WHEN dawn crept clear and untroubled across the woodland and touched the gold-bright hall of Heorot, there came from all quarters the subjects and servants of Hrothgar the king. In twos and threes they came at first, then in a great crowd, for the sleep of the world had been troubled the previous night, and now, half eager, half in consuming fear, the lords and peasantry of Daneland hurried to great Heorot.
At the wide doorway they rushed, and then, in amaze and wonder, they stopped: for within the hall there was a sight which for a moment made them afraid to enter, and those in front were held spellbound by what they saw, and those behind pushed eagerly forward in order to see.
For high toward the roof-tree of Heorot the brawny men of Geatsland were hoisting the mangled arm and torn shoulder of Grendel, and the people marveled at the sight of this arm, the largest and most terrible arm in all the world, the torn sinews hanging dead, the red ooze of the beast’s blood clotted and caked on the cruel curved fingers with their hooked talons of bone.
Upon the dais of the king stood Beowulf, wrapped close in his scarlet mantle, his yellow hair about his head like a golden cloud, and his sea-blue eyes flashing with the pride of a conqueror.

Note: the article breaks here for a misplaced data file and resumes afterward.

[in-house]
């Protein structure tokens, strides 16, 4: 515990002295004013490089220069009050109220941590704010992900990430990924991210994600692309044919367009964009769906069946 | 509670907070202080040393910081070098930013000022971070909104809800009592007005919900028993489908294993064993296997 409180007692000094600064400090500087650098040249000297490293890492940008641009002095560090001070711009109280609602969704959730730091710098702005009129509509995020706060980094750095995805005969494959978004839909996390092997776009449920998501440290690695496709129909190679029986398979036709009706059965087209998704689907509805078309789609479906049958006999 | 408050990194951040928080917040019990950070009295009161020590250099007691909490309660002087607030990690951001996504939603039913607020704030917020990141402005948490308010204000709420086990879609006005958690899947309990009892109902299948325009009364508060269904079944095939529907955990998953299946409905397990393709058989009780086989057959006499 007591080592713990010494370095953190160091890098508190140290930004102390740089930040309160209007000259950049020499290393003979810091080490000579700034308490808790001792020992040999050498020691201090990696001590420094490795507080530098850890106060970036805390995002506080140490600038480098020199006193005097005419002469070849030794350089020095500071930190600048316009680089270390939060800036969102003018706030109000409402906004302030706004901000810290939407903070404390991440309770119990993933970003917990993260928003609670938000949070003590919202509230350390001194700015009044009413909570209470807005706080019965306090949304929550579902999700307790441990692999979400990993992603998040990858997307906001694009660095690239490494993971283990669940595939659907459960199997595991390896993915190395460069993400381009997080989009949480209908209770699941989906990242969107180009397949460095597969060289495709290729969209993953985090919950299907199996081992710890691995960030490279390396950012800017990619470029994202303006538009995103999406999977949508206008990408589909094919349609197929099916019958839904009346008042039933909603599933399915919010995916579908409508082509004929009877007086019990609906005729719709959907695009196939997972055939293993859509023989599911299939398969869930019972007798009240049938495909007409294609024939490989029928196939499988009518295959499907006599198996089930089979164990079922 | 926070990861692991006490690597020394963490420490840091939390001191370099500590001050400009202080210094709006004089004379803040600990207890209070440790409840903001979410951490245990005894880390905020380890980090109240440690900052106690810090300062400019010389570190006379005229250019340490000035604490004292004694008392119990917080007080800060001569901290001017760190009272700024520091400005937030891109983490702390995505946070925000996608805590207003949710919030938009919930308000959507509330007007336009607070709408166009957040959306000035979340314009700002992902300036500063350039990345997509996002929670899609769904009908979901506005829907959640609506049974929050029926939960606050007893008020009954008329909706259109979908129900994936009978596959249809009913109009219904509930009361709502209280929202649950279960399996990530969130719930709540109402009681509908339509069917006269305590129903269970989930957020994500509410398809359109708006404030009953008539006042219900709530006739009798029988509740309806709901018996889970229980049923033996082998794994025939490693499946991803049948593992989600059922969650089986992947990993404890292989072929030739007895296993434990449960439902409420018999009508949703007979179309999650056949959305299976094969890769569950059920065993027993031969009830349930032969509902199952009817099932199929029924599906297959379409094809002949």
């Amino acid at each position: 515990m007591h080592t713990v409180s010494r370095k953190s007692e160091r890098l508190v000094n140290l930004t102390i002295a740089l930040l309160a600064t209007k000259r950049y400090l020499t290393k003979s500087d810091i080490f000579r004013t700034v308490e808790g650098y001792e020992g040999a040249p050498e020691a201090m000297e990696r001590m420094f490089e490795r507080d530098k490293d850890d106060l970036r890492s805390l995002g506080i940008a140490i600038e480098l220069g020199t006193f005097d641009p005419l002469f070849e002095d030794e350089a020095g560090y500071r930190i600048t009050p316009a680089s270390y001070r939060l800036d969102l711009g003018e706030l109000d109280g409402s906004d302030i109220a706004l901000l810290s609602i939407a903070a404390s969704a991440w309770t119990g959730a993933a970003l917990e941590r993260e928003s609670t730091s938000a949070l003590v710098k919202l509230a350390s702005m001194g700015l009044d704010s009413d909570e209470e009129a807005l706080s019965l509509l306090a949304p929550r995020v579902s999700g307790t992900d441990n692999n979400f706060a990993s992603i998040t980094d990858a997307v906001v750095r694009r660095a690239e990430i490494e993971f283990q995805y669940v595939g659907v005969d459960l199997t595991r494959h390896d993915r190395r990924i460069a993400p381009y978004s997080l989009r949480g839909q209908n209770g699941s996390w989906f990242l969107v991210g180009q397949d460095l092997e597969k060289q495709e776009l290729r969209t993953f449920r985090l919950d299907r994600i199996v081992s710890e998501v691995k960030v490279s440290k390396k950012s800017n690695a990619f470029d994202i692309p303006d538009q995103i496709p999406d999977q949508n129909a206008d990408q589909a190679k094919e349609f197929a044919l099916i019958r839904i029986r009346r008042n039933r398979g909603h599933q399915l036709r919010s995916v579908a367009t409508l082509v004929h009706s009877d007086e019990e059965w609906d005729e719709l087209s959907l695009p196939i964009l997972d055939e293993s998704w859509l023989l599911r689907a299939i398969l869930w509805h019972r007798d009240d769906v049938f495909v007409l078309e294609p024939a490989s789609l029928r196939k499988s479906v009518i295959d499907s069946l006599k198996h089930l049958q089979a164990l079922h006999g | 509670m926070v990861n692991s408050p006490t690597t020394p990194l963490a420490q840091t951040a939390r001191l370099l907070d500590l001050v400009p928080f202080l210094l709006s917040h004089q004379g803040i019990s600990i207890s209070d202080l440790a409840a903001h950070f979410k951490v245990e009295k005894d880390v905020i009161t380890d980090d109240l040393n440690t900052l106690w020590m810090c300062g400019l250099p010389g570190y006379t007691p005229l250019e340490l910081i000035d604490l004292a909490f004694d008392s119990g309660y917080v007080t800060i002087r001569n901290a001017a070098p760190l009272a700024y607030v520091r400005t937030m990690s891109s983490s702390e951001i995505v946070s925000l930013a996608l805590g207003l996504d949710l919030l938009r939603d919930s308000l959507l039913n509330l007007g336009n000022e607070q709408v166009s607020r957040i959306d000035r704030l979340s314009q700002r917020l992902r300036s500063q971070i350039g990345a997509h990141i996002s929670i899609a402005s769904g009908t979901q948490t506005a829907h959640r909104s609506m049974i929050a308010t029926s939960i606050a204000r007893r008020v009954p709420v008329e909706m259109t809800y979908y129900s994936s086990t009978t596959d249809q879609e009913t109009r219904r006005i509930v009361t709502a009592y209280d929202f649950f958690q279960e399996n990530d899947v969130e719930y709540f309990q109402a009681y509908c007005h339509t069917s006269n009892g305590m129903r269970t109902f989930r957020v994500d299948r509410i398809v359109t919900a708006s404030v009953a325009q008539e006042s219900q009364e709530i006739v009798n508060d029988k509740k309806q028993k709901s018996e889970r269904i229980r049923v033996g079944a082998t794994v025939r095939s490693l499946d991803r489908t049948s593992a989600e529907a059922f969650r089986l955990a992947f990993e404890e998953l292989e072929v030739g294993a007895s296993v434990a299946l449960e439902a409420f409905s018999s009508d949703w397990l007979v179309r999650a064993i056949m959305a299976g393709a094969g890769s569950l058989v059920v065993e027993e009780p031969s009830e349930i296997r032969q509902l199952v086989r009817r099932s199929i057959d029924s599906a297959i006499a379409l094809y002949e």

Then the crowding people flocked into the hall, and a shout went up from a hundred throats as the arm swung high from the roof. And men hastened away to the bower of Hrothgar, and summoned the king and his lady Wealhtheow to view this token of the stricken Grendel.
And the king and queen entered Heorot speedily, and hastened to Beowulf. They grasped his two hands in theirs, and Hrothgar spoke in a loud voice, praising him:
“Beowulf, son of strong Ecgtheow, hall! This is truly an end to Grendel. Thrice blessed are you, my son, and upon you may all the rewards of the gods be showered. You have delivered Daneland from a curse that has been the undoing of our people and of our power during twelve long years. Again and yet again, hall to you, Beowulf, great hero of Geatsland!”
Then the lady Wealhtheow the Beautiful praised him also, and hung upon his arm, and called her servants to prepare a great feast for all the people. And the feasting and drinking lasted all that day and well into the night.
From “The Story of Beowulf”